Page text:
”All is born of water, all is sustained by water" (Johann Wolfgang von Goethe, Faust II).
A colorless, odorless, transparent and tasteless liquid. Yet, the compound of oxygen and hydrogen is essential for human survival. Three to five days without H2O and life as we know it ends. Humanity is water. 60% of our body is water. No water means no future, simple as that. Without it, the body is just dust and five liters of blood, and is suddenly useless. No water in our cells, no heartbeat. The music ends. We all know the battle for survival of gallant nomads, opposed tribes fighting each other for an oasis, for the only water hole, somewhere in the distant desert, or of warriors, who survived knives and bullets but wilted in the heat, capitulating in front of a dried out or poisoned well.
On November 9th, 2017, over 1,000 students and professionals convened at Harvard University for the 11th annual Harvard Arab Conference to discuss key issues across the region. The four-day conference promoted a forward-looking approach to seek innovative solutions to the political, economic, and social gaps that persist across the Arab World. Conference attendees included government ministers, award-winning actors, former heads of state, students, and various other participants. The conference also showcased Arab innovation and resilience through panels and performances and provided participants with ample opportunities for networking.
Ultimately, the question we need to ask ourselves is what sort of investment approach or model best addresses the challenges to the growth of the African Agribusiness Industry.
The Food and Agriculture Organization (FAO) consecrated the year 2015 as the International Year of Soils (IYS). Therefore, it has been a year intended to raise the consciousness of humanity about the importance of this resource (soil) and the need to preserve it to ensure sustainable and shared prosperity. The various stakeholders in the management and use of this resource, particularly those of the agricultural sector have been called to enhance their consideration of this fragile and threatened resource, to reverse the degradation trend by placing its management and use in a sustainable approach. The international community has reaffirmed its commitment to protect this resource through targets 2.4 and 15.3 of the sustainable development objectives adopted in 2015.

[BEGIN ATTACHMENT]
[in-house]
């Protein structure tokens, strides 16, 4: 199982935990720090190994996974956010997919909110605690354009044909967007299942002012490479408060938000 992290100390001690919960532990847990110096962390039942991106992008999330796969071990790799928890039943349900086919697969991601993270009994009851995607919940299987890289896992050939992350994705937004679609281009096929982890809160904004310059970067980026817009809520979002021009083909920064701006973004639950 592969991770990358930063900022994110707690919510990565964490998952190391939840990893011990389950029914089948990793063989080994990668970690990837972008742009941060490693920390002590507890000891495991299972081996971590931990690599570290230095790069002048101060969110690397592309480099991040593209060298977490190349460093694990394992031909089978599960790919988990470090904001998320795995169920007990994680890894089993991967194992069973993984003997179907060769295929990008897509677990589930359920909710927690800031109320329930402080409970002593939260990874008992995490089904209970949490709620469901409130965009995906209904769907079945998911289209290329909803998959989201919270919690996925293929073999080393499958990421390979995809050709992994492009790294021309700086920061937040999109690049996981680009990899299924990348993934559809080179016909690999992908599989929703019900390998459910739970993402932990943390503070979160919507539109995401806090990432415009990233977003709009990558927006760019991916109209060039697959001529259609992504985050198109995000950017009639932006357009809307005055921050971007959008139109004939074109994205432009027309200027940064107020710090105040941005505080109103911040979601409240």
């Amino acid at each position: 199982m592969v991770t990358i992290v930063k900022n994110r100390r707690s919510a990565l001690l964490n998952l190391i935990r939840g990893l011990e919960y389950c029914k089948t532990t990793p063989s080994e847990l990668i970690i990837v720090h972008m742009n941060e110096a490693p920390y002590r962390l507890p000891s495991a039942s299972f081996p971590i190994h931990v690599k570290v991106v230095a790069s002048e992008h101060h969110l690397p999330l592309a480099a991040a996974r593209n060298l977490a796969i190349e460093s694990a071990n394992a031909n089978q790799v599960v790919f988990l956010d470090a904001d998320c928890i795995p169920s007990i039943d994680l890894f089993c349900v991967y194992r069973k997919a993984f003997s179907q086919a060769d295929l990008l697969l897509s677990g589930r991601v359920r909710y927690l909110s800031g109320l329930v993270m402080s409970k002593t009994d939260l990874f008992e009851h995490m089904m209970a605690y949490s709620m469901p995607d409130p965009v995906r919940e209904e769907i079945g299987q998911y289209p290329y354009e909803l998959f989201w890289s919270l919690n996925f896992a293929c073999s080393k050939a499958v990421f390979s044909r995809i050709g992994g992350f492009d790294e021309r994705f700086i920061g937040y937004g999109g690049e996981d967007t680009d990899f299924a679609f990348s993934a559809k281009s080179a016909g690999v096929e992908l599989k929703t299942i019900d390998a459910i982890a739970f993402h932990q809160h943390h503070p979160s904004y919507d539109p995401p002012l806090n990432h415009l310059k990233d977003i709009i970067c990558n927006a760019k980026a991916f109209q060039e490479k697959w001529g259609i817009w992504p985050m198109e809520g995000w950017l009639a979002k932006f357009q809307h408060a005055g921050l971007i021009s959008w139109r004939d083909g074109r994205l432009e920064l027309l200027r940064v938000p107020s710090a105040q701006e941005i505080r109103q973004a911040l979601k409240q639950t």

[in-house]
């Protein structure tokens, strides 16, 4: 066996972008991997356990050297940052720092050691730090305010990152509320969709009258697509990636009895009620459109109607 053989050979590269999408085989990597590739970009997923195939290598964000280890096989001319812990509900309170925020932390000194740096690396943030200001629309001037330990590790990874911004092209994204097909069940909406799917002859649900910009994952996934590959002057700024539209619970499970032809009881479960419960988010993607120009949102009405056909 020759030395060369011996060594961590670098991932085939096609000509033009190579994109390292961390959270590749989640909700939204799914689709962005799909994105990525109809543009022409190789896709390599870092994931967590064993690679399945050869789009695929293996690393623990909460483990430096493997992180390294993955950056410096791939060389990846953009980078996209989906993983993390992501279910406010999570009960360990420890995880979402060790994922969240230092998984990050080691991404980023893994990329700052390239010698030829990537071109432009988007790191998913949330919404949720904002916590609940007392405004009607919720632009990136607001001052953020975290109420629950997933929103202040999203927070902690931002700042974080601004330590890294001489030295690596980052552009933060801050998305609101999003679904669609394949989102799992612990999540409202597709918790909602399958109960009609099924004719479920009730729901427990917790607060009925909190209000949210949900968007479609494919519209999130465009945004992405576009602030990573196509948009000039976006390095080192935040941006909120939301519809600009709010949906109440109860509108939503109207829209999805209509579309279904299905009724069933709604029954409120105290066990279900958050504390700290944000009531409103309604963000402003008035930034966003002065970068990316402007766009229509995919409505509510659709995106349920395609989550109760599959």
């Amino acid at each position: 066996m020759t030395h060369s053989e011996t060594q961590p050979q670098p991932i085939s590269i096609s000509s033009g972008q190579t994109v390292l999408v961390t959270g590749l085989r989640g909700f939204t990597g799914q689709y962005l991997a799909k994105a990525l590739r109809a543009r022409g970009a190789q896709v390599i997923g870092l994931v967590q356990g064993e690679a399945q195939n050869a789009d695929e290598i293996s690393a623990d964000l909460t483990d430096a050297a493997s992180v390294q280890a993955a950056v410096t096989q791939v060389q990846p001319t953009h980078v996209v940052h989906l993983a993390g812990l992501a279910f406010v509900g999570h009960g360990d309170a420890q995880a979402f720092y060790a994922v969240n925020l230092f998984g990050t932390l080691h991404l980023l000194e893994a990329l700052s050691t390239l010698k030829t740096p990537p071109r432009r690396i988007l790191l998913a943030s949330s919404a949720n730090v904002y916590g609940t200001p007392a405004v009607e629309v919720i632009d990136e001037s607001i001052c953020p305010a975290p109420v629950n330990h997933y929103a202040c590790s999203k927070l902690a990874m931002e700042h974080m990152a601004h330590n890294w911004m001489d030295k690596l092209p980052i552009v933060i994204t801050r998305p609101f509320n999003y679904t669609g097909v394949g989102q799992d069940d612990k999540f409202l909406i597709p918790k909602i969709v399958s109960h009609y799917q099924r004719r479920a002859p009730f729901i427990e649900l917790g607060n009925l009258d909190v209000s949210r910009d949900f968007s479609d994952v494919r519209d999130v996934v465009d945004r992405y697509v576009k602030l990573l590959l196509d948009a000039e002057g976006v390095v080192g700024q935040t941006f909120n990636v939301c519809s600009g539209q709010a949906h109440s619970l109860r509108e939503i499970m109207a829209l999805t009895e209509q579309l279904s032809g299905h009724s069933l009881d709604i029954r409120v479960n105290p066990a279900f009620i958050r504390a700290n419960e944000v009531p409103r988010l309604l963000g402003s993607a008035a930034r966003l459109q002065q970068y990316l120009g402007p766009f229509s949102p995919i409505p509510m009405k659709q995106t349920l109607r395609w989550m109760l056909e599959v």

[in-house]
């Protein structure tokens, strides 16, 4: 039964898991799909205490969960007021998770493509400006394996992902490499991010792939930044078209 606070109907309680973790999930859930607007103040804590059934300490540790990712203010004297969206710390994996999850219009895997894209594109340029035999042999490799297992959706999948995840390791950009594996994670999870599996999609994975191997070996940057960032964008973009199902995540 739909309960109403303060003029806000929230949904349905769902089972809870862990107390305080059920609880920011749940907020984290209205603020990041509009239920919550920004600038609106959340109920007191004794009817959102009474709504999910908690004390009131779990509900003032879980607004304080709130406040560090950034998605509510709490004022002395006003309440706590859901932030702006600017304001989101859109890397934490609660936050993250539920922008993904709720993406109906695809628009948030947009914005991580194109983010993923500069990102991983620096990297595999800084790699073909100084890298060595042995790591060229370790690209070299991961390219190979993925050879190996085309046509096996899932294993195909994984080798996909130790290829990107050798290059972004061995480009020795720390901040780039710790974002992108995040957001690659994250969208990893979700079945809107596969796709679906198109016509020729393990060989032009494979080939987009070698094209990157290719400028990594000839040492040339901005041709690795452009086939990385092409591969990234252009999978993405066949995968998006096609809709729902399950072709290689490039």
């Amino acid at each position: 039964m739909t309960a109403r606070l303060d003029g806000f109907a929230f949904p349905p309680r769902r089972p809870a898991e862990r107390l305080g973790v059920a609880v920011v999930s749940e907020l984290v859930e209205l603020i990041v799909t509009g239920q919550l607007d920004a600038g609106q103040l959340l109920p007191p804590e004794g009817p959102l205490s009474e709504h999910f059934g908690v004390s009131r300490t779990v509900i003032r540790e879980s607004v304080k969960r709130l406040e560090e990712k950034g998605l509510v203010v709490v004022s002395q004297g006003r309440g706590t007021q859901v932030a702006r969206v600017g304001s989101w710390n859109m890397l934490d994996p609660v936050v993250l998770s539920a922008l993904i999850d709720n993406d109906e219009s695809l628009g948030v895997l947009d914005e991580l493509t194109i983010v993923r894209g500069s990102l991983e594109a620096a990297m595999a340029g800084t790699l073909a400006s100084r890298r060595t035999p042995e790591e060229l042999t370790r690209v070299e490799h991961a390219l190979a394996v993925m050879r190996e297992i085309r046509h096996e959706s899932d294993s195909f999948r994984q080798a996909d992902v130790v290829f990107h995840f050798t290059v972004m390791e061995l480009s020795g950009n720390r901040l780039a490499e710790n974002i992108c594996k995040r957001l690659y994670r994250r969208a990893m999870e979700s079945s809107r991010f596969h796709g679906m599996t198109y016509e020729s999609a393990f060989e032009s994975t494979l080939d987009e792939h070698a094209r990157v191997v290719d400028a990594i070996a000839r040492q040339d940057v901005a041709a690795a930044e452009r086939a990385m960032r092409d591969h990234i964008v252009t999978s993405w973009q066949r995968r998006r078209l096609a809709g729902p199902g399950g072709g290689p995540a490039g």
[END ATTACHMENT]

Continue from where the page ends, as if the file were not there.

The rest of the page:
The expression “green revolution” is controversial today; yet my own assessment is that, in spite of many valid criticisms, the Green Revolution was a major achievement for humankind: it made erroneous the Malthusian predictions of the 1960s and 70s that it would be impossible to provide enough food for a rapidly growing world population and that major humanitarian crises, including famines, would occur in several countries within a few years, particularly in South Asia. In a wider Atlantic perspective, the need for a new green revolution is particularly obvious in Africa today, as revealed by an examination of past trends for agricultural production and trade flows: Sub-Saharan Africa (SSA) and the West Asia/North Africa region (WANA) show a large and growing net agricultural trade deficit. And all projection and prospective analyses suggest that this deficit will continue to grow. Yet, total rural population will also continue to expand making it impossible for these two large regions to follow the agricultural modernization path, through substitution of capital for labor, which other regions of the world have gone through, or are currently going through.
La conférence internationale sur le climat « COP 21 » qui se tiendra à Paris du 30 Novembre au 11 décembre 2015 offre une occasion incontournable de s’interroger sur le « coût carbone » des industries de matières premières, notamment minérales. La question de l’impact de la filière de l’aluminium primaire sur les gaz à effet de serre (GES) mérite en particulier d’être posée, tant elle est importante.
The 16th Annual Global Development Conference has been dedicated this year to the theme of ‘Agriculture for Sustainable Growth: Challenges and Opportunities for a New ‘Green Revolution’. One of the sub-themes that has been addressed during this event is related to the design of the optimal agricultural policy supposed to lead towards development, especially in low-income countries. The objective of this blog is to cover the key elements that make an agricultural policy successful and how this latter contributes to sustainable development.
We finished Part I - Solving the Capital Formation Issue with a question? How should institutional investors go about looking for the best partners to help them make successful investments in Africa; and fundamentally, the real question to ask is, what are the variables required for building successful investment platforms in Africa?